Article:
Last week, Senators Hatch and Coons introduced bipartisan legislation, called the Defend Trade Secrets Act, that would create a federal private right of action for trade-secrets theft. This act adds to the Economic Espionage Act, which was passed in 1996 and made trade-secret theft a crime. Copies of the Defend Trade Secrets Act and the Economic Espionage Act are linked below.
While I’m still thinking through some of these issues, my first reaction to this law is a strongly positive one. Companies would benefit from having a national standard for trade-secret misappropriation. Today, while most states have adopted the Uniform Trade Secret Act (UTSA), there are state-by-state variations in the statutory text and interpretation. Also, this law would allow companies to litigate in federal court, where cases often proceed more quickly than in state court.
The act also acknowledges the e-discovery issues that frequently arise in trade-secret litigation by allowing for the ex parte entry of an order to preserve evidence, specifically allowing an order compelling “a copy of an electronic storage medium that contains the trade secret.” Today, it can be difficult to obtain such an order, with plaintiffs forced to resort to conventional injunction proceedings in front of state-court judges, who may not be as familiar with e-discovery issues.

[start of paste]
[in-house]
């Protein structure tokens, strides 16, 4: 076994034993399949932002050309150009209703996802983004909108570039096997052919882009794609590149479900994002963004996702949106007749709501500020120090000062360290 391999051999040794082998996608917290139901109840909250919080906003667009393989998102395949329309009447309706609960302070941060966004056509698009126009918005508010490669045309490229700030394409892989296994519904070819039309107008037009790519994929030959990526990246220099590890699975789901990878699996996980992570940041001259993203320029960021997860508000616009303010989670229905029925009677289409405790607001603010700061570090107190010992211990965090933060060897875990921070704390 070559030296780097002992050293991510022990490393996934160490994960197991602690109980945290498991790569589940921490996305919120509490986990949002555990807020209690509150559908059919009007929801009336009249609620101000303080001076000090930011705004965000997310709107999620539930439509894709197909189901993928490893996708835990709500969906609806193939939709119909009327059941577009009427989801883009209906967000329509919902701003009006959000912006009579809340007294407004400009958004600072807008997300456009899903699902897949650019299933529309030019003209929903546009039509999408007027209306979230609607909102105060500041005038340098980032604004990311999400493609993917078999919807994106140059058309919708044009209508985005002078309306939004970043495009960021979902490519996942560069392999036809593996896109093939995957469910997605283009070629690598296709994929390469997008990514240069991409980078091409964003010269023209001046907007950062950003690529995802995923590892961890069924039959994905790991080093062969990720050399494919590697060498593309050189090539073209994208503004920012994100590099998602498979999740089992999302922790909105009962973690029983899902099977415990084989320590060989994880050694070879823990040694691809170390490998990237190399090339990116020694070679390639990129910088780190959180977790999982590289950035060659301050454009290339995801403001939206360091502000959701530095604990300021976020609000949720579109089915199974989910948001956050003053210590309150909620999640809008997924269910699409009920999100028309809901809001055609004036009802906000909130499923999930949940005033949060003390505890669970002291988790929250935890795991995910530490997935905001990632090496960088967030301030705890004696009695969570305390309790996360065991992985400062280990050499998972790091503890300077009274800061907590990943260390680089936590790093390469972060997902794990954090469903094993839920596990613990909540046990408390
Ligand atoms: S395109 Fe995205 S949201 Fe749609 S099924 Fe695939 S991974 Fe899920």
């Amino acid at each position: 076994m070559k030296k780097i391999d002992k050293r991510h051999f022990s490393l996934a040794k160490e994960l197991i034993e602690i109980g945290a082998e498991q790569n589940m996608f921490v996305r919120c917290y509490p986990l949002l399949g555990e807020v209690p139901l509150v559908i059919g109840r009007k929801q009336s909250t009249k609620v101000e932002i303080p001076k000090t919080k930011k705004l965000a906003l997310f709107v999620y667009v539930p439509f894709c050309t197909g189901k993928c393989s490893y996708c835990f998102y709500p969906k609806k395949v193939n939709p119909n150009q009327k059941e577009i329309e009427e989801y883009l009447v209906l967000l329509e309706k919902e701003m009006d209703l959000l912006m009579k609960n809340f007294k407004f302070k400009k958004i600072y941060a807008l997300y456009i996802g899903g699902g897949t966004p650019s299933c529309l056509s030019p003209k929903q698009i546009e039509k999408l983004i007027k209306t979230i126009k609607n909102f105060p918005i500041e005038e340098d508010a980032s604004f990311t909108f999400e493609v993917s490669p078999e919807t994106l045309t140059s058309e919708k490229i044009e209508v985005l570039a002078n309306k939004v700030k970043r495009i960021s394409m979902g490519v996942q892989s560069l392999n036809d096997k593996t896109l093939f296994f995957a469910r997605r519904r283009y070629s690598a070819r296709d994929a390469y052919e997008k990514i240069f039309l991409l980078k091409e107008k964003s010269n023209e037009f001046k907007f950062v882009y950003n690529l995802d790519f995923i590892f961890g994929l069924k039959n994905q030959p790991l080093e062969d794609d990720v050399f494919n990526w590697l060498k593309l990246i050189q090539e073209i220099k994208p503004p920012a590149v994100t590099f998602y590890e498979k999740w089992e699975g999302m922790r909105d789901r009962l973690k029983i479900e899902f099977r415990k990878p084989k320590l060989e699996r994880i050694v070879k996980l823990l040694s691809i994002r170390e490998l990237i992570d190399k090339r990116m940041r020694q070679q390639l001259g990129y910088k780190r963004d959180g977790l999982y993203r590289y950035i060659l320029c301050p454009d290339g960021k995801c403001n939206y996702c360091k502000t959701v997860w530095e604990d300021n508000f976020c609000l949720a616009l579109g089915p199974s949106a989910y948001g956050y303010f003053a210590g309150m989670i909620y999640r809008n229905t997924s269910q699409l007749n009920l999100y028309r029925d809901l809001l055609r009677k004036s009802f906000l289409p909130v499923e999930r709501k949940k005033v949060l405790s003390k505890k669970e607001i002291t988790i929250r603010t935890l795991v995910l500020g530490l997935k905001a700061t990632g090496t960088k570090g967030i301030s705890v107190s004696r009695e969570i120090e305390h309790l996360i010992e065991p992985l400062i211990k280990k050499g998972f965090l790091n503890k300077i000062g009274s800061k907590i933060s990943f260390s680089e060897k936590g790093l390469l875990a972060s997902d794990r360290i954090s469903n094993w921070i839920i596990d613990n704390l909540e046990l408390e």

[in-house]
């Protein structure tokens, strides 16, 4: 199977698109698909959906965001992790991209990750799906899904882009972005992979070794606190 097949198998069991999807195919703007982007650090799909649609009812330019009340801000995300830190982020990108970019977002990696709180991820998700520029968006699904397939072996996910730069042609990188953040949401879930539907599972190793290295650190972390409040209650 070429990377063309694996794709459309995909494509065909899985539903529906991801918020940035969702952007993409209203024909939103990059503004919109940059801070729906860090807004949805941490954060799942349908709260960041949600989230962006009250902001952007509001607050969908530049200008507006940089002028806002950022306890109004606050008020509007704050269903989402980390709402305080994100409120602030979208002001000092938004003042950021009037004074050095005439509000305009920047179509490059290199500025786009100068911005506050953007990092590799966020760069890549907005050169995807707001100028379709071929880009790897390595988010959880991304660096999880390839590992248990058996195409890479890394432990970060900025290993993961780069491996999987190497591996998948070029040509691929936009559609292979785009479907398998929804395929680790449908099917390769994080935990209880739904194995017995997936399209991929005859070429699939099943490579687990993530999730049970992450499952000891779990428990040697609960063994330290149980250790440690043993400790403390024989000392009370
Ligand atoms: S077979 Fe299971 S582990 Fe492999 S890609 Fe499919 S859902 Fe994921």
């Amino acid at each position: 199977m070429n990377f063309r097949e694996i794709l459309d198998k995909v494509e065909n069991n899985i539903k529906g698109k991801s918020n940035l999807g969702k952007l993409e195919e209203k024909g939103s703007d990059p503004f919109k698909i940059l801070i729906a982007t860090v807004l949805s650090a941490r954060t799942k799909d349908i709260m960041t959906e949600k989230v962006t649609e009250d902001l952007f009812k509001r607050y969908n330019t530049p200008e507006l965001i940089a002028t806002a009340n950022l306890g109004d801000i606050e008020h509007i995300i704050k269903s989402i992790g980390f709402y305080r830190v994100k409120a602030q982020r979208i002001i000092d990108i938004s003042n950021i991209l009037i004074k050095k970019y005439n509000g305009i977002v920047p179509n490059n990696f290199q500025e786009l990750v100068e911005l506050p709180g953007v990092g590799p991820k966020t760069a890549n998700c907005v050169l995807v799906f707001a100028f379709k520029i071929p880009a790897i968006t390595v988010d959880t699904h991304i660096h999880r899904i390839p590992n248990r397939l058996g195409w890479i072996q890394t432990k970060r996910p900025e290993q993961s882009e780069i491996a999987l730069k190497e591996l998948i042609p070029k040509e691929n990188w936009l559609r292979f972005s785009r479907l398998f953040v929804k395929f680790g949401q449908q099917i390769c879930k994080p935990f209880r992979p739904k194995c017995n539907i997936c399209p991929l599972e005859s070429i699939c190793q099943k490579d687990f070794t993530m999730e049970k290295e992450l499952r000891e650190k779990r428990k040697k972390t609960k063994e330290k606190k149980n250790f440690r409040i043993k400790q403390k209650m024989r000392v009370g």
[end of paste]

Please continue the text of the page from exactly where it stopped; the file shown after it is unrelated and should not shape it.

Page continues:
The Defend Trade Secrets Act has a five-year statute of limitations, as opposed to the three years in the UTSA. Given that misappropriation is commonly done through surreptitious means, five years is more reasonable.
This proposed law is not perfect—for example, I would like to see a broader definition of “improper means” instead of just adopting the UTSA’s definition—but overall, this law would be a step forward for companies trying to protect their trade secrets. Hopefully, this bipartisan effort will have more success than other recent attempts to create a federal civil action for trade-secrets misappropriation.